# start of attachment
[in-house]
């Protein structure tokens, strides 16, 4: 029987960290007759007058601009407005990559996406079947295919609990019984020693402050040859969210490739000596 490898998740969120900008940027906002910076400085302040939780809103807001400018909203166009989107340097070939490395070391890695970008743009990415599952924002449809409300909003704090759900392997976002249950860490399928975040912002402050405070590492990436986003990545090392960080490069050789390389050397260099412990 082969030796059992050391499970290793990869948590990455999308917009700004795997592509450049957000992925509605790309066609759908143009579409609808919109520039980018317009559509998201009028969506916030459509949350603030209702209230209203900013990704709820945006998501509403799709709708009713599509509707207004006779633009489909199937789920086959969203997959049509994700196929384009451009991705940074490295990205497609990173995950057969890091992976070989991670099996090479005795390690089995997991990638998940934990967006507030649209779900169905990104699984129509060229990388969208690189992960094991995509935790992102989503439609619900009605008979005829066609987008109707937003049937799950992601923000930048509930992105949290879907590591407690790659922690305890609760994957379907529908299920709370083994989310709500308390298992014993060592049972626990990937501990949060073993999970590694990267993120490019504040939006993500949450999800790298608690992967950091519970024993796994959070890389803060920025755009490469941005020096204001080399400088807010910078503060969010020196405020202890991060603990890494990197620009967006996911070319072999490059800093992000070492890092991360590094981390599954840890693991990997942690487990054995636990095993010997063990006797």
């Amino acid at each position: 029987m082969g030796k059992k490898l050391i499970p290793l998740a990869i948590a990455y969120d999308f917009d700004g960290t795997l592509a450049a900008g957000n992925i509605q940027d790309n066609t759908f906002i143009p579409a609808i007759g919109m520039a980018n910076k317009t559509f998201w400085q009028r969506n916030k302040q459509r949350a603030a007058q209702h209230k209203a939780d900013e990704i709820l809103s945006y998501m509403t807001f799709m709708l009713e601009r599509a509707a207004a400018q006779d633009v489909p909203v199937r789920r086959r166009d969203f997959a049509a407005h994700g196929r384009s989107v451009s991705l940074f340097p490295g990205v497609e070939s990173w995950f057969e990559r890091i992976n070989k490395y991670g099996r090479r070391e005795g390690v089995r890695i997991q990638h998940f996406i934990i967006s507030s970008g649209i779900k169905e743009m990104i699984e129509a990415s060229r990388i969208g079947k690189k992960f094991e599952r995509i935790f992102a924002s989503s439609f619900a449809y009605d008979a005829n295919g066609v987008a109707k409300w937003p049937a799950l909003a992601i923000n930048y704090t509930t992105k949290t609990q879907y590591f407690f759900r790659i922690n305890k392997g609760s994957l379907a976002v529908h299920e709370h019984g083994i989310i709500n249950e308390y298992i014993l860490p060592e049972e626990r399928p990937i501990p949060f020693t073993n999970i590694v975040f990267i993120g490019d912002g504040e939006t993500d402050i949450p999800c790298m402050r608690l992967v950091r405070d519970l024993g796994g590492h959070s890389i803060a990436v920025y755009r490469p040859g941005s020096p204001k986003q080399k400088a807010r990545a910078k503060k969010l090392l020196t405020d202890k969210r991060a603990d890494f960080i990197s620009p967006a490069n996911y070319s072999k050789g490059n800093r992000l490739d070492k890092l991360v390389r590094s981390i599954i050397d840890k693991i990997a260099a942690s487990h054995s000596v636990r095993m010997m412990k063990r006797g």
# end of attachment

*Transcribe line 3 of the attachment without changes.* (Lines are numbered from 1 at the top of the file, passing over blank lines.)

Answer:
């Amino acid at each position: 029987m082969g030796k059992k490898l050391i499970p290793l998740a990869i948590a990455y969120d999308f917009d700004g960290t795997l592509a450049a900008g957000n992925i509605q940027d790309n066609t759908f906002i143009p579409a609808i007759g919109m520039a980018n910076k317009t559509f998201w400085q009028r969506n916030k302040q459509r949350a603030a007058q209702h209230k209203a939780d900013e990704i709820l809103s945006y998501m509403t807001f799709m709708l009713e601009r599509a509707a207004a400018q006779d633009v489909p909203v199937r789920r086959r166009d969203f997959a049509a407005h994700g196929r384009s989107v451009s991705l940074f340097p490295g990205v497609e070939s990173w995950f057969e990559r890091i992976n070989k490395y991670g099996r090479r070391e005795g390690v089995r890695i997991q990638h998940f996406i934990i967006s507030s970008g649209i779900k169905e743009m990104i699984e129509a990415s060229r990388i969208g079947k690189k992960f094991e599952r995509i935790f992102a924002s989503s439609f619900a449809y009605d008979a005829n295919g066609v987008a109707k409300w937003p049937a799950l909003a992601i923000n930048y704090t509930t992105k949290t609990q879907y590591f407690f759900r790659i922690n305890k392997g609760s994957l379907a976002v529908h299920e709370h019984g083994i989310i709500n249950e308390y298992i014993l860490p060592e049972e626990r399928p990937i501990p949060f020693t073993n999970i590694v975040f990267i993120g490019d912002g504040e939006t993500d402050i949450p999800c790298m402050r608690l992967v950091r405070d519970l024993g796994g590492h959070s890389i803060a990436v920025y755009r490469p040859g941005s020096p204001k986003q080399k400088a807010r990545a910078k503060k969010l090392l020196t405020d202890k969210r991060a603990d890494f960080i990197s620009p967006a490069n996911y070319s072999k050789g490059n800093r992000l490739d070492k890092l991360v390389r590094s981390i599954i050397d840890k693991i990997a260099a942690s487990h054995s000596v636990r095993m010997m412990k063990r006797g």